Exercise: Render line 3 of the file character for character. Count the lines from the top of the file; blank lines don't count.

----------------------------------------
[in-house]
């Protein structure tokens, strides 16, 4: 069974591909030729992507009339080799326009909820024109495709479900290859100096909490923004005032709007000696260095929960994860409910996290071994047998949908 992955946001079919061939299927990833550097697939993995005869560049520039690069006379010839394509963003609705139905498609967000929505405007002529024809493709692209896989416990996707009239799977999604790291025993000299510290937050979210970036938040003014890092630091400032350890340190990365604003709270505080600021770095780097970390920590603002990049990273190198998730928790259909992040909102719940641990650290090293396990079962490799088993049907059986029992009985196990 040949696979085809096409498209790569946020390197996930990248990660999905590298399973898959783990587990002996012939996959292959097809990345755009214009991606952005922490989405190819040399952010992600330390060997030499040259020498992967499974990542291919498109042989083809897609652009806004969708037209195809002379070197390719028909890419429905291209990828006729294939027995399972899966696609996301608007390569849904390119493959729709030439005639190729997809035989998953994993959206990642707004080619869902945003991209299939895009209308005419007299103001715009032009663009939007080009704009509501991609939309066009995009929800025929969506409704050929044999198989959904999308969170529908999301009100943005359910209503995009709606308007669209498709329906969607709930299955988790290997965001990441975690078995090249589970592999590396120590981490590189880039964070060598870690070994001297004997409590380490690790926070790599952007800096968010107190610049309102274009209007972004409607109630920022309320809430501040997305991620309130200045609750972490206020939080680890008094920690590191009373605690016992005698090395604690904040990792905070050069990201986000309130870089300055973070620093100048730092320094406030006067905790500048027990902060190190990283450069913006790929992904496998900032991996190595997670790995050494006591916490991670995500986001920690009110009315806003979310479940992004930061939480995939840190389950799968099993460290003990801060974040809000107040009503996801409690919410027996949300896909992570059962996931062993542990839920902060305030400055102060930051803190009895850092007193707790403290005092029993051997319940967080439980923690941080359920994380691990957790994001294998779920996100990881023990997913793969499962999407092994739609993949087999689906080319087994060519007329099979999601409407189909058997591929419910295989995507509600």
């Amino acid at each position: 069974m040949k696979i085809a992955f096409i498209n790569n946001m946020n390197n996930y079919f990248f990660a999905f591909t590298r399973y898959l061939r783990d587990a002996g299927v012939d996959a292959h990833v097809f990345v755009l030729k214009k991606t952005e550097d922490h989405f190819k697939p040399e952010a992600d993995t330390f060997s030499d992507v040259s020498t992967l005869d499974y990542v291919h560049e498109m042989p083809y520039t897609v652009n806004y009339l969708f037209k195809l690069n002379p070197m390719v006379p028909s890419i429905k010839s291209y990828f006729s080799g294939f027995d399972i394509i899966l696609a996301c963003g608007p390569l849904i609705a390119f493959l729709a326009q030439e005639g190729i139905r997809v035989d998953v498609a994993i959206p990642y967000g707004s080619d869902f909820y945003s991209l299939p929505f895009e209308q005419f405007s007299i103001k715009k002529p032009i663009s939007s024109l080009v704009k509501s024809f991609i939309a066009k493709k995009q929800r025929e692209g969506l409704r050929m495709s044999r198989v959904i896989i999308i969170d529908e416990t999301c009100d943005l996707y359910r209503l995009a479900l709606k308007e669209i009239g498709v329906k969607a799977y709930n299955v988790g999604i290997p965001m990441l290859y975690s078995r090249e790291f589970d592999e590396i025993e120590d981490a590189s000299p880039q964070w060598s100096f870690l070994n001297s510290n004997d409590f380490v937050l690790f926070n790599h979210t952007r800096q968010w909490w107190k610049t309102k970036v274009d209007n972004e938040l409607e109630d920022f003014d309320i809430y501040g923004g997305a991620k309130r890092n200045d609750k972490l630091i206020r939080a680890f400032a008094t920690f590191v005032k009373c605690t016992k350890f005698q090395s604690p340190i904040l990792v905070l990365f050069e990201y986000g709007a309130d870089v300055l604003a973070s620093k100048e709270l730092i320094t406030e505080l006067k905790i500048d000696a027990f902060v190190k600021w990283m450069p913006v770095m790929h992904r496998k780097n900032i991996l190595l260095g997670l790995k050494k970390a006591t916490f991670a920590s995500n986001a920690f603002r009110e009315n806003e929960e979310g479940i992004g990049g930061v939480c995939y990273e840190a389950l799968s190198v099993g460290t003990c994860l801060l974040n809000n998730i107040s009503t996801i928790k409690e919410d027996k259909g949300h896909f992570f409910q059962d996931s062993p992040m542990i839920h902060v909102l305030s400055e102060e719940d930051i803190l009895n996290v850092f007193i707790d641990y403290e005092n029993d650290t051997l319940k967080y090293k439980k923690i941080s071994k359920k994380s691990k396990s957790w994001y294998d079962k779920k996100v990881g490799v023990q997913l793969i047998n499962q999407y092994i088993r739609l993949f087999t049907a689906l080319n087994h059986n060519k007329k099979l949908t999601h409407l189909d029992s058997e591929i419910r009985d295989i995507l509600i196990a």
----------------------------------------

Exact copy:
């Amino acid at each position: 069974m040949k696979i085809a992955f096409i498209n790569n946001m946020n390197n996930y079919f990248f990660a999905f591909t590298r399973y898959l061939r783990d587990a002996g299927v012939d996959a292959h990833v097809f990345v755009l030729k214009k991606t952005e550097d922490h989405f190819k697939p040399e952010a992600d993995t330390f060997s030499d992507v040259s020498t992967l005869d499974y990542v291919h560049e498109m042989p083809y520039t897609v652009n806004y009339l969708f037209k195809l690069n002379p070197m390719v006379p028909s890419i429905k010839s291209y990828f006729s080799g294939f027995d399972i394509i899966l696609a996301c963003g608007p390569l849904i609705a390119f493959l729709a326009q030439e005639g190729i139905r997809v035989d998953v498609a994993i959206p990642y967000g707004s080619d869902f909820y945003s991209l299939p929505f895009e209308q005419f405007s007299i103001k715009k002529p032009i663009s939007s024109l080009v704009k509501s024809f991609i939309a066009k493709k995009q929800r025929e692209g969506l409704r050929m495709s044999r198989v959904i896989i999308i969170d529908e416990t999301c009100d943005l996707y359910r209503l995009a479900l709606k308007e669209i009239g498709v329906k969607a799977y709930n299955v988790g999604i290997p965001m990441l290859y975690s078995r090249e790291f589970d592999e590396i025993e120590d981490a590189s000299p880039q964070w060598s100096f870690l070994n001297s510290n004997d409590f380490v937050l690790f926070n790599h979210t952007r800096q968010w909490w107190k610049t309102k970036v274009d209007n972004e938040l409607e109630d920022f003014d309320i809430y501040g923004g997305a991620k309130r890092n200045d609750k972490l630091i206020r939080a680890f400032a008094t920690f590191v005032k009373c605690t016992k350890f005698q090395s604690p340190i904040l990792v905070l990365f050069e990201y986000g709007a309130d870089v300055l604003a973070s620093k100048e709270l730092i320094t406030e505080l006067k905790i500048d000696a027990f902060v190190k600021w990283m450069p913006v770095m790929h992904r496998k780097n900032i991996l190595l260095g997670l790995k050494k970390a006591t916490f991670a920590s995500n986001a920690f603002r009110e009315n806003e929960e979310g479940i992004g990049g930061v939480c995939y990273e840190a389950l799968s190198v099993g460290t003990c994860l801060l974040n809000n998730i107040s009503t996801i928790k409690e919410d027996k259909g949300h896909f992570f409910q059962d996931s062993p992040m542990i839920h902060v909102l305030s400055e102060e719940d930051i803190l009895n996290v850092f007193i707790d641990y403290e005092n029993d650290t051997l319940k967080y090293k439980k923690i941080s071994k359920k994380s691990k396990s957790w994001y294998d079962k779920k996100v990881g490799v023990q997913l793969i047998n499962q999407y092994i088993r739609l993949f087999t049907a689906l080319n087994h059986n060519k007329k099979l949908t999601h409407l189909d029992s058997e591929i419910r009985d295989i995507l509600i196990a």